What is an EDC? What belongs in an EDC kit inside?
EDC stands for Everyday Carry. An Everyday Carry describes a small collection of items carried for problem-solving. Read more and check, what belongs in an EDC
From Fabian .
👉 The key facts from this guide
- EDC stands for Everyday Carry and refers to a collection of items that you carry with you daily to deal with everyday problems or emergencies.
- An EDC can include tools such as a pocket knife, a multi-tool, a flashlight, a lighter, and a smartphone. It can also include specific items tailored to your personal needs and lifestyle.
- An EDC helps you efficiently solve problems, become more independent of others, and easily help others.
- The selection of items in your EDC should be based on your region, climate, work, and hobbies. The quality and versatility of the items are also important factors.
- You must know how to efficiently and safely use the items in your EDC. The knowledge and skills you possess are just as essential as the items themselves.
What if you always had the right tool for almost every situation at hand?
That would be great, wouldn't it? You would be the modern-day MacGyver.
In fact, this is possible with the right items, which you always carry with you - even in everyday life.
I'm talking about an EDC.
In this guide, I want to clarify what an EDC actually is and what belongs in it.
What does EDC mean?
For those who are new to outdoor and survival topics, the abbreviation EDC will quickly come up. What is an EDC?
EDC stands for Everyday Carry. An Everyday Carry describes a small collection of items that are carried for coping with everyday problems or emergencies. EDC means "things you carry with you daily".
Look, I conducted a small survey. Most people who own an EDC always carry it with them.
Why it makes sense to own an EDC kit
There are several reasons that speak for owning an EDC. Check them out:
- Efficient issue solving: Tools and equipment massively support you in a difficulty situation. For example, a knife is a very versatile tool that gives you a huge advantage in many difficulty situations.
- Be prepared: With an EDC kit, you are well-prepared for a variety of issues that would be difficult or impossible to solve without your EDC.
- Independence: With an EDC, you are less dependent on others and therefore less reliant on outside help.
- Support: By carrying your equipment with you, you can help other people quickly and easily. Does someone need fire? Does someone require light? Then you are there to help.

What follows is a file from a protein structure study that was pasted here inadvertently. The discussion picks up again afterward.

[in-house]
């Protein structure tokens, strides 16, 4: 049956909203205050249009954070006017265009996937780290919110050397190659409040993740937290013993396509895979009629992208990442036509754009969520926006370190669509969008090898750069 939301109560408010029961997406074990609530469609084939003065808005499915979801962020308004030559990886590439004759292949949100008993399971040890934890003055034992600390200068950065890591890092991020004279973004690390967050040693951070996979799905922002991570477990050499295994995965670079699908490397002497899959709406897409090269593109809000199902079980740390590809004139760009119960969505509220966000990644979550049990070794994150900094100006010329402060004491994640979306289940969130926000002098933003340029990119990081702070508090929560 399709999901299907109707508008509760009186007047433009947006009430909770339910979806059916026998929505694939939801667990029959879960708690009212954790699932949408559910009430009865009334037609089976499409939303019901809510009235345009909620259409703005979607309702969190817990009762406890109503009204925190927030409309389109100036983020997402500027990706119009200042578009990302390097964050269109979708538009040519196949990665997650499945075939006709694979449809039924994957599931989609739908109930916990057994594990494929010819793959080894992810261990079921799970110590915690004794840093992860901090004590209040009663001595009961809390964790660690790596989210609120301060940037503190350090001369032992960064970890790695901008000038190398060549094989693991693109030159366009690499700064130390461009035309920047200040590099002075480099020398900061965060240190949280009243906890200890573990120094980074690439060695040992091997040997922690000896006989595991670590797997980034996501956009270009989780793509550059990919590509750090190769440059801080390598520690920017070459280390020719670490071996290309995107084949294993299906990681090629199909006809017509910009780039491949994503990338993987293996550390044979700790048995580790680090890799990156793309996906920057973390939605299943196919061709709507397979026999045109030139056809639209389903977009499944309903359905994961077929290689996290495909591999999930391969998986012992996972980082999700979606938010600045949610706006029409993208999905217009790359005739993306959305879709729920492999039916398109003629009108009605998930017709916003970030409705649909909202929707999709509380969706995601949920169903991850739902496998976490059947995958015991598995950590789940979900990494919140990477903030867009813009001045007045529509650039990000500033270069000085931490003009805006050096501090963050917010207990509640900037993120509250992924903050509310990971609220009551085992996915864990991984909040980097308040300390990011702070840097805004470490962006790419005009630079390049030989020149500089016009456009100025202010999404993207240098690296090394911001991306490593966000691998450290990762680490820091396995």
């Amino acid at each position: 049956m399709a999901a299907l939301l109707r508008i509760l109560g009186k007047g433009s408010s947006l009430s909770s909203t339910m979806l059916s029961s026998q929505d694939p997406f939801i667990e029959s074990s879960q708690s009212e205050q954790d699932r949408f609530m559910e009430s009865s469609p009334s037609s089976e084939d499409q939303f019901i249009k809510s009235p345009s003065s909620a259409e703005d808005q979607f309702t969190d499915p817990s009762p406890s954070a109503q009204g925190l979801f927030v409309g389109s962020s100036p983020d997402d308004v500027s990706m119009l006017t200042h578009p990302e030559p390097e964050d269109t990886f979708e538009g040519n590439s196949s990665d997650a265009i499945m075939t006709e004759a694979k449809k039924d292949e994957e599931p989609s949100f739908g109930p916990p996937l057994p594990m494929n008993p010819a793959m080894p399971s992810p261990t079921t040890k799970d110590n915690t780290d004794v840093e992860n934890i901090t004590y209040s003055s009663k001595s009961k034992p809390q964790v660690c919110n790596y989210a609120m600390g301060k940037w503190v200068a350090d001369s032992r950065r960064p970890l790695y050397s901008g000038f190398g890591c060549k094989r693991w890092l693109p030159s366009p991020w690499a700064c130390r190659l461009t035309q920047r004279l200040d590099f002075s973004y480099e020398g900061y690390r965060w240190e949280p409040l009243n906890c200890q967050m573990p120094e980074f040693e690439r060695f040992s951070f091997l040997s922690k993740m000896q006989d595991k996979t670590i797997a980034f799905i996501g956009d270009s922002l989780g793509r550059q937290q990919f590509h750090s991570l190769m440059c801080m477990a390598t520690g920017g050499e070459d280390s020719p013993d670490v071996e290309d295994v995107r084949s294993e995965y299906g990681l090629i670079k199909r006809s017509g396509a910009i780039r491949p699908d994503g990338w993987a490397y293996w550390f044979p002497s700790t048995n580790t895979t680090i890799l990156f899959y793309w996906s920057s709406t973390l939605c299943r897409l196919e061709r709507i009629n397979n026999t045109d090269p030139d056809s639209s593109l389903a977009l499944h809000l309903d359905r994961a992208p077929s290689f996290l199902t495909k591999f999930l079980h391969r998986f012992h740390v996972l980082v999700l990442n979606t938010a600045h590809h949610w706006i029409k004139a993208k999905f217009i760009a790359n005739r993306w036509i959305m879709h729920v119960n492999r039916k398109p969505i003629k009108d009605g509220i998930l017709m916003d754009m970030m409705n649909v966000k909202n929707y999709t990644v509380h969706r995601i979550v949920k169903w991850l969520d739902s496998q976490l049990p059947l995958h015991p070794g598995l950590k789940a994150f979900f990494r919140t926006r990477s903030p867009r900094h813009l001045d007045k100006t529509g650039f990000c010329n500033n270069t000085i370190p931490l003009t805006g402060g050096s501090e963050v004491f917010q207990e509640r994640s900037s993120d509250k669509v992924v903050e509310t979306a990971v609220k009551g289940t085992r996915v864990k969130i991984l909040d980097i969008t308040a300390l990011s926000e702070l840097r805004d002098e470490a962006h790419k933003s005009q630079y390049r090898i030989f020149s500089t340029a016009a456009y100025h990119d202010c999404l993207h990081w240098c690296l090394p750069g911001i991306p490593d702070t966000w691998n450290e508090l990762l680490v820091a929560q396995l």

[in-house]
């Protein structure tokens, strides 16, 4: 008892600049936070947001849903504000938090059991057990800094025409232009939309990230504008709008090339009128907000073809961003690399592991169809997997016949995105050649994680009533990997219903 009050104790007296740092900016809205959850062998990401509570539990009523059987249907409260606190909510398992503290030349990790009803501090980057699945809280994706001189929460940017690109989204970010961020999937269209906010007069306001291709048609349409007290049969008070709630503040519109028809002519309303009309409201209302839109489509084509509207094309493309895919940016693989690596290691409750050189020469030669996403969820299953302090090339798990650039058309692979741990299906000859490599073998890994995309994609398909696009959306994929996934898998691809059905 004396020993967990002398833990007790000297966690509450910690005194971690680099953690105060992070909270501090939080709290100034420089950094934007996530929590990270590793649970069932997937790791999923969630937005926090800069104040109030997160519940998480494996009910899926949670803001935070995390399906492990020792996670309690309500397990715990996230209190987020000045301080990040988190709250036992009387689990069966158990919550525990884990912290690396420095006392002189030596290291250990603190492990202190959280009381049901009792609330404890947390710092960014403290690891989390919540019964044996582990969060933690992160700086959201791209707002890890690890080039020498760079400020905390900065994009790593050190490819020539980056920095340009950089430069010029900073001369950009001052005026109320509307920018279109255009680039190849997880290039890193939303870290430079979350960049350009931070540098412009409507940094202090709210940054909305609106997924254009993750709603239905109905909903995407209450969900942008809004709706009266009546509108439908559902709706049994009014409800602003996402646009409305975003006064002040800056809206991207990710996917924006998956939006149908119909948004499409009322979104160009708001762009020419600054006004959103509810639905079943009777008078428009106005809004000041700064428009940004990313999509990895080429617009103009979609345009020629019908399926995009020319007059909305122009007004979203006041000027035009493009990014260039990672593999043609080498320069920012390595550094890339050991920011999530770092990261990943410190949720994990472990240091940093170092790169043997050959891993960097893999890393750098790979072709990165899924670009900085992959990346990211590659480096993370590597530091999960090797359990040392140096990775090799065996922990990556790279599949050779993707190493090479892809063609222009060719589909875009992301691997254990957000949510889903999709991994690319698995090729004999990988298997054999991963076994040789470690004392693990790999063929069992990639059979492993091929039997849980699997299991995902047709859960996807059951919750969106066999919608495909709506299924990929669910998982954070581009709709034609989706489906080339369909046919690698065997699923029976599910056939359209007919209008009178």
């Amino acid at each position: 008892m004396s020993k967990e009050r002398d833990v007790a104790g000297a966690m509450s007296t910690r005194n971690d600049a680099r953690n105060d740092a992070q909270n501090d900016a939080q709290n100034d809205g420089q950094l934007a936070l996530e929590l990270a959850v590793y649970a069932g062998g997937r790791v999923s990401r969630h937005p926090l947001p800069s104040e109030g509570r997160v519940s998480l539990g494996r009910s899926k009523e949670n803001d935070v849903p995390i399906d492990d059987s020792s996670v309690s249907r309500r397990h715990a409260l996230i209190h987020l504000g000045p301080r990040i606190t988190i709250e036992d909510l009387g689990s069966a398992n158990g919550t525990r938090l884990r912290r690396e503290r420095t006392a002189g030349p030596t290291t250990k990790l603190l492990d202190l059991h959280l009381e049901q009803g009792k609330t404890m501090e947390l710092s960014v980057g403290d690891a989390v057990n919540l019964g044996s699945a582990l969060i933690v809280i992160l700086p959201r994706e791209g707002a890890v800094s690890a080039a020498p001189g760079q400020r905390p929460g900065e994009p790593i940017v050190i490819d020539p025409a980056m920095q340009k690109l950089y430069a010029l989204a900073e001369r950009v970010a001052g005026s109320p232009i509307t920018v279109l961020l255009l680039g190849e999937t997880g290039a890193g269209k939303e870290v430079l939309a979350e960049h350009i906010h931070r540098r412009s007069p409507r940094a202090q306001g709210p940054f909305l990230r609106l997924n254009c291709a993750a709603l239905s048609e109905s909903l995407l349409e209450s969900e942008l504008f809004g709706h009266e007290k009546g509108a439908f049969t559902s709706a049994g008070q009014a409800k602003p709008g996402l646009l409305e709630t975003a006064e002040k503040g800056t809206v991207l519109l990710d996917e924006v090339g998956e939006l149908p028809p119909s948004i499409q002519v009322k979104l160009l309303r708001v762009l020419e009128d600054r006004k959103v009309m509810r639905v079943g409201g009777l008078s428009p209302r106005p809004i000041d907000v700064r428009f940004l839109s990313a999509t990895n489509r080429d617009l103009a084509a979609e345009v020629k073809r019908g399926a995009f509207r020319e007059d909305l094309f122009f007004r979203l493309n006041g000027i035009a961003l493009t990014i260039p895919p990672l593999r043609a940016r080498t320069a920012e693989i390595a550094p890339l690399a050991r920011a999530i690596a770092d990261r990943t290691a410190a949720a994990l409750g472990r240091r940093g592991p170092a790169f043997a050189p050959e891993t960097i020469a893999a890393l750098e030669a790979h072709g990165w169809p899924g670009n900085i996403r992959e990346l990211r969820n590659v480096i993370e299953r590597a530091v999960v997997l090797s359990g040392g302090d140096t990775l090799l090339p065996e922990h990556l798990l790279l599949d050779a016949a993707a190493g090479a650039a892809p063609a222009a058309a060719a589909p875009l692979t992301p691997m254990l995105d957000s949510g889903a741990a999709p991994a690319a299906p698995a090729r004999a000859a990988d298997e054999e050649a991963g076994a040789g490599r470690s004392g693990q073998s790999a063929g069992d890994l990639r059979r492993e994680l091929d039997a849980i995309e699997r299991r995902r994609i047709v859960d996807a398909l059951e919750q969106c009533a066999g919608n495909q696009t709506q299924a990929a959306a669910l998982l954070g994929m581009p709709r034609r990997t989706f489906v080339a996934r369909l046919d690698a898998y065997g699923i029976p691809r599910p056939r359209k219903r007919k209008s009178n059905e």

- Safety: Even if you don't need your EDC equipment, it still provides a sense of security. You are well-prepared for many situations.
What belongs in an EDC?
Most EDCs contain a selection of the following items:
A knife is simply practical. You can use a knife in many ways. Cutting, carving, splitting - and even as a weapon for self-defense (find all legal weapons for self-defense here). Be aware of knife laws and make sure you do not enter an illegal zone. My detailed knife law guide presents all types of knives.
A multi-tool combines many tools in one. Knife, screwdriver, pliers, can opener, bottle opener, saw, ruler. A good multi-tool will accompany you for your entire life.
A flashlight is essential in the dark. Without light, you are lost. Get a compact flashlight with a lot of brightness.
With a lighter, you can quickly light a fire, and you can also cut ropes if you don't have a knife.
Your smartphone is a mini-computer that is 100 times more powerful than the computer in the rocket that flew to the moon. The Emergency call function, camera, and GPS are fantastic functions. Furthermore, make sure you have all the necessary apps installed, for example, to determine edible plants.
A tool card combined with a knife replaces the multi-tool. A tool card combines screwdrivers, wrenches, a ruler, can opener, bottle opener, a saw.
Pen and paper
A pen with a notepad also makes sense for your notes. Maybe a tactical pen is also useful for you? This is a writing instrument that saves lives in an emergency through the glass breaker function.
Your watch is, of course, on your wrist. Ideally, it works without electricity and has hands. Then the cardinal directions can easily be determined. With this method, you can easily orient yourself without a compass.
A bit of cord can be very useful. Whether your shoelace is torn or you need to build a deadly trap in a survival situation. It's best to take some paracord with you.
If you're out in the wilderness, it's better to take a compass with you to navigate efficiently. There are excellent models that are lightweight and small.
If you would rather not rely on your lighter, grab a Firesteel - it lasts forever. But remember: you must know how to light a fire with a Firesteel and bring or find suitable tinder.
A magnifying glass is an exquisite tool for starting a fire. And the best thing is that there are credit card-sized magnifiers (with a ruler). At the same time, you can also use a magnifying glass to see things magnified. Take a look at my 8 magnifying glass tips that you should follow.
As an alternative to a rope, you can strap a paracord bracelet around your wrist. This way, you'll have access to a high-quality rope in emergencies. Many survival bracelets also have other features, but these are often of inferior quality and don't work correctly (e.g., the compass). Read all about survival bracelets in my guide.
If you frequently cut yourself or your children typically get injuries, then a small plaster set makes sense.